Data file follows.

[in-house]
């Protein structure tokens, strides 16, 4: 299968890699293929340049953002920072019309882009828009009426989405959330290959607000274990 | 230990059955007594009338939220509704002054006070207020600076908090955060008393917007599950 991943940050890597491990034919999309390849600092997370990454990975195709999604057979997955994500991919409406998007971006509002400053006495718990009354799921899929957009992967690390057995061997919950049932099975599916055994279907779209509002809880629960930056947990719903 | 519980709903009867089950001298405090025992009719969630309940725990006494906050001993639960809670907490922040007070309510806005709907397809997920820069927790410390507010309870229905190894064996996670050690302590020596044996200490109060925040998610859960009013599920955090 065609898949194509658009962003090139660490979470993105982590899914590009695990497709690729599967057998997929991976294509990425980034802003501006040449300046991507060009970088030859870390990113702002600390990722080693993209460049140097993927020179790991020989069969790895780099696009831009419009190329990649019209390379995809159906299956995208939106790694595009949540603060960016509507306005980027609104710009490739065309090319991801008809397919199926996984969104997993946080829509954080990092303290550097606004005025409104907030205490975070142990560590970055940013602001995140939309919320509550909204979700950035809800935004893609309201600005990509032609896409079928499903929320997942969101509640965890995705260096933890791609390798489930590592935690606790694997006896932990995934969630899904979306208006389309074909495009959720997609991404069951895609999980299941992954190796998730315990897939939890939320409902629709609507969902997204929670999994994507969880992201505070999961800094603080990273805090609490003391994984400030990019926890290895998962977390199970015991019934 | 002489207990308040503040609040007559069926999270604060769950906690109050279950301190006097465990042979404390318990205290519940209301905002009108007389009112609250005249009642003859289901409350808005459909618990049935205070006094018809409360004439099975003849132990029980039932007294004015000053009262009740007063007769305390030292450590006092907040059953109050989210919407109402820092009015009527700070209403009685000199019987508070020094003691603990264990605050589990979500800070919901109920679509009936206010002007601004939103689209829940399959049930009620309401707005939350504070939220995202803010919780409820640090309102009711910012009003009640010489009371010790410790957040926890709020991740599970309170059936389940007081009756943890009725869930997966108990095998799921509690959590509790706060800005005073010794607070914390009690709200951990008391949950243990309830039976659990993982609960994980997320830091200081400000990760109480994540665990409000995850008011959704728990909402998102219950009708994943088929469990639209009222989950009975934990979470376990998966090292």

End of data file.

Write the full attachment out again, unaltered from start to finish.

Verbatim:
[in-house]
């Protein structure tokens, strides 16, 4: 299968890699293929340049953002920072019309882009828009009426989405959330290959607000274990 | 230990059955007594009338939220509704002054006070207020600076908090955060008393917007599950 991943940050890597491990034919999309390849600092997370990454990975195709999604057979997955994500991919409406998007971006509002400053006495718990009354799921899929957009992967690390057995061997919950049932099975599916055994279907779209509002809880629960930056947990719903 | 519980709903009867089950001298405090025992009719969630309940725990006494906050001993639960809670907490922040007070309510806005709907397809997920820069927790410390507010309870229905190894064996996670050690302590020596044996200490109060925040998610859960009013599920955090 065609898949194509658009962003090139660490979470993105982590899914590009695990497709690729599967057998997929991976294509990425980034802003501006040449300046991507060009970088030859870390990113702002600390990722080693993209460049140097993927020179790991020989069969790895780099696009831009419009190329990649019209390379995809159906299956995208939106790694595009949540603060960016509507306005980027609104710009490739065309090319991801008809397919199926996984969104997993946080829509954080990092303290550097606004005025409104907030205490975070142990560590970055940013602001995140939309919320509550909204979700950035809800935004893609309201600005990509032609896409079928499903929320997942969101509640965890995705260096933890791609390798489930590592935690606790694997006896932990995934969630899904979306208006389309074909495009959720997609991404069951895609999980299941992954190796998730315990897939939890939320409902629709609507969902997204929670999994994507969880992201505070999961800094603080990273805090609490003391994984400030990019926890290895998962977390199970015991019934 | 002489207990308040503040609040007559069926999270604060769950906690109050279950301190006097465990042979404390318990205290519940209301905002009108007389009112609250005249009642003859289901409350808005459909618990049935205070006094018809409360004439099975003849132990029980039932007294004015000053009262009740007063007769305390030292450590006092907040059953109050989210919407109402820092009015009527700070209403009685000199019987508070020094003691603990264990605050589990979500800070919901109920679509009936206010002007601004939103689209829940399959049930009620309401707005939350504070939220995202803010919780409820640090309102009711910012009003009640010489009371010790410790957040926890709020991740599970309170059936389940007081009756943890009725869930997966108990095998799921509690959590509790706060800005005073010794607070914390009690709200951990008391949950243990309830039976659990993982609960994980997320830091200081400000990760109480994540665990409000995850008011959704728990909402998102219950009708994943088929469990639209009222989950009975934990979470376990998966090292």